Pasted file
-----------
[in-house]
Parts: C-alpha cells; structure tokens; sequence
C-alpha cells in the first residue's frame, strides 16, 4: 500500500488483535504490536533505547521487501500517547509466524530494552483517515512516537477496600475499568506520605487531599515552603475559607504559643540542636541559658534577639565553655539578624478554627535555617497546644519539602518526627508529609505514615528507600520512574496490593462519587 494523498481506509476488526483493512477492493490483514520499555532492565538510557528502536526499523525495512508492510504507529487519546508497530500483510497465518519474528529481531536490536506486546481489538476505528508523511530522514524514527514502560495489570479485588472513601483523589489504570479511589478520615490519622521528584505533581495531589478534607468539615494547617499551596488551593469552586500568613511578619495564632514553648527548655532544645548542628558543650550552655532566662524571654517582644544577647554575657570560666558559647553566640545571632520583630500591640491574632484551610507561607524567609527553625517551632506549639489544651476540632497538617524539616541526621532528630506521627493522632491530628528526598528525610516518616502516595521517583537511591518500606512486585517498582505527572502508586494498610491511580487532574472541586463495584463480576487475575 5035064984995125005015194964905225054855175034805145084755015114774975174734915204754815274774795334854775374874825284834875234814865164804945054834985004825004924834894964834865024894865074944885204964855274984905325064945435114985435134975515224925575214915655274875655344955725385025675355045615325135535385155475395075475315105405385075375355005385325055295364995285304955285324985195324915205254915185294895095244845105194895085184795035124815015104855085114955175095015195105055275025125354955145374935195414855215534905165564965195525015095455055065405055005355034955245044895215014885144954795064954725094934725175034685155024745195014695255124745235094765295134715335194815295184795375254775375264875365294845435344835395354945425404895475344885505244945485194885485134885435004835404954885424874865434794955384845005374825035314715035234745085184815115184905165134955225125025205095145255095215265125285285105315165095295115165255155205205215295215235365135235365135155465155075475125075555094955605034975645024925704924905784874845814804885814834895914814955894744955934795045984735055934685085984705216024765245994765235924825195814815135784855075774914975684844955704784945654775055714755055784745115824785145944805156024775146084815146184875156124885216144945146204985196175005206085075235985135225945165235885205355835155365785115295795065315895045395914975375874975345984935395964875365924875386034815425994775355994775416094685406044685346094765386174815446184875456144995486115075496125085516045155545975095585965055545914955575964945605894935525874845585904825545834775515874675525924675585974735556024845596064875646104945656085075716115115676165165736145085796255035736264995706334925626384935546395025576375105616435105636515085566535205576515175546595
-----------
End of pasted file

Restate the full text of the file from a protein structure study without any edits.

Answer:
[in-house]
Parts: C-alpha cells; structure tokens; sequence
C-alpha cells in the first residue's frame, strides 16, 4: 500500500488483535504490536533505547521487501500517547509466524530494552483517515512516537477496600475499568506520605487531599515552603475559607504559643540542636541559658534577639565553655539578624478554627535555617497546644519539602518526627508529609505514615528507600520512574496490593462519587 494523498481506509476488526483493512477492493490483514520499555532492565538510557528502536526499523525495512508492510504507529487519546508497530500483510497465518519474528529481531536490536506486546481489538476505528508523511530522514524514527514502560495489570479485588472513601483523589489504570479511589478520615490519622521528584505533581495531589478534607468539615494547617499551596488551593469552586500568613511578619495564632514553648527548655532544645548542628558543650550552655532566662524571654517582644544577647554575657570560666558559647553566640545571632520583630500591640491574632484551610507561607524567609527553625517551632506549639489544651476540632497538617524539616541526621532528630506521627493522632491530628528526598528525610516518616502516595521517583537511591518500606512486585517498582505527572502508586494498610491511580487532574472541586463495584463480576487475575 5035064984995125005015194964905225054855175034805145084755015114774975174734915204754815274774795334854775374874825284834875234814865164804945054834985004825004924834894964834865024894865074944885204964855274984905325064945435114985435134975515224925575214915655274875655344955725385025675355045615325135535385155475395075475315105405385075375355005385325055295364995285304955285324985195324915205254915185294895095244845105194895085184795035124815015104855085114955175095015195105055275025125354955145374935195414855215534905165564965195525015095455055065405055005355034955245044895215014885144954795064954725094934725175034685155024745195014695255124745235094765295134715335194815295184795375254775375264875365294845435344835395354945425404895475344885505244945485194885485134885435004835404954885424874865434794955384845005374825035314715035234745085184815115184905165134955225125025205095145255095215265125285285105315165095295115165255155205205215295215235365135235365135155465155075475125075555094955605034975645024925704924905784874845814804885814834895914814955894744955934795045984735055934685085984705216024765245994765235924825195814815135784855075774914975684844955704784945654775055714755055784745115824785145944805156024775146084815146184875156124885216144945146204985196175005206085075235985135225945165235885205355835155365785115295795065315895045395914975375874975345984935395964875365924875386034815425994775355994775416094685406044685346094765386174815446184875456144995486115075496125085516045155545975095585965055545914955575964945605894935525874845585904825545834775515874675525924675585974735556024845596064875646104945656085075716115115676165165736145085796255035736264995706334925626384935546395025576375105616435105636515085566535205576515175546595